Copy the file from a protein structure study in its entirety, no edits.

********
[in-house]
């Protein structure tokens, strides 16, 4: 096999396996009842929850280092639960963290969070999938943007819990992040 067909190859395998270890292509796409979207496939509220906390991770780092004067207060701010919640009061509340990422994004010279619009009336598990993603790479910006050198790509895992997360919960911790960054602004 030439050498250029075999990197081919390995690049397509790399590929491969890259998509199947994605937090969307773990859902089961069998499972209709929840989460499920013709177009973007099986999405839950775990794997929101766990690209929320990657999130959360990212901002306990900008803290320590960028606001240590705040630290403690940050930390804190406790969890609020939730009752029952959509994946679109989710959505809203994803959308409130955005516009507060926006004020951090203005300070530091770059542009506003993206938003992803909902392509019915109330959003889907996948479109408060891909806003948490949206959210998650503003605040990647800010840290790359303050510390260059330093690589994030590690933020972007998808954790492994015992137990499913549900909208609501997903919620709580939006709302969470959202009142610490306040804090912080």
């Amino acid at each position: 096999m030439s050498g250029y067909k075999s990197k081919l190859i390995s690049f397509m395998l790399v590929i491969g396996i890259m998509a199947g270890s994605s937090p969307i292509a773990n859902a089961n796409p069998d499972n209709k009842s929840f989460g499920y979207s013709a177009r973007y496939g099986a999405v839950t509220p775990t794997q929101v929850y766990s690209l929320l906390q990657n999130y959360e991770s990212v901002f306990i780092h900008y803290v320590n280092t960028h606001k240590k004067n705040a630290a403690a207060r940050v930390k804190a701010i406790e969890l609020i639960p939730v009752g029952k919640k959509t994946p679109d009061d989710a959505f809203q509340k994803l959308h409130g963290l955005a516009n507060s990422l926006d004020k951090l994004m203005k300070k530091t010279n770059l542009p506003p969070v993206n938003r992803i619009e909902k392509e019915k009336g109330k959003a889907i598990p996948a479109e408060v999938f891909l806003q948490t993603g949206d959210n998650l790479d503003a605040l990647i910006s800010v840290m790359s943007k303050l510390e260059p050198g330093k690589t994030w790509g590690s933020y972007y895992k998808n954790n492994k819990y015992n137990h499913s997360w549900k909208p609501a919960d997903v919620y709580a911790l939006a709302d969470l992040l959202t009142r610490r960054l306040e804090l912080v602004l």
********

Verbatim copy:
[in-house]
């Protein structure tokens, strides 16, 4: 096999396996009842929850280092639960963290969070999938943007819990992040 067909190859395998270890292509796409979207496939509220906390991770780092004067207060701010919640009061509340990422994004010279619009009336598990993603790479910006050198790509895992997360919960911790960054602004 030439050498250029075999990197081919390995690049397509790399590929491969890259998509199947994605937090969307773990859902089961069998499972209709929840989460499920013709177009973007099986999405839950775990794997929101766990690209929320990657999130959360990212901002306990900008803290320590960028606001240590705040630290403690940050930390804190406790969890609020939730009752029952959509994946679109989710959505809203994803959308409130955005516009507060926006004020951090203005300070530091770059542009506003993206938003992803909902392509019915109330959003889907996948479109408060891909806003948490949206959210998650503003605040990647800010840290790359303050510390260059330093690589994030590690933020972007998808954790492994015992137990499913549900909208609501997903919620709580939006709302969470959202009142610490306040804090912080």
């Amino acid at each position: 096999m030439s050498g250029y067909k075999s990197k081919l190859i390995s690049f397509m395998l790399v590929i491969g396996i890259m998509a199947g270890s994605s937090p969307i292509a773990n859902a089961n796409p069998d499972n209709k009842s929840f989460g499920y979207s013709a177009r973007y496939g099986a999405v839950t509220p775990t794997q929101v929850y766990s690209l929320l906390q990657n999130y959360e991770s990212v901002f306990i780092h900008y803290v320590n280092t960028h606001k240590k004067n705040a630290a403690a207060r940050v930390k804190a701010i406790e969890l609020i639960p939730v009752g029952k919640k959509t994946p679109d009061d989710a959505f809203q509340k994803l959308h409130g963290l955005a516009n507060s990422l926006d004020k951090l994004m203005k300070k530091t010279n770059l542009p506003p969070v993206n938003r992803i619009e909902k392509e019915k009336g109330k959003a889907i598990p996948a479109e408060v999938f891909l806003q948490t993603g949206d959210n998650l790479d503003a605040l990647i910006s800010v840290m790359s943007k303050l510390e260059p050198g330093k690589t994030w790509g590690s933020y972007y895992k998808n954790n492994k819990y015992n137990h499913s997360w549900k909208p609501a919960d997903v919620y709580a911790l939006a709302d969470l992040l959202t009142r610490r960054l306040e804090l912080v602004l």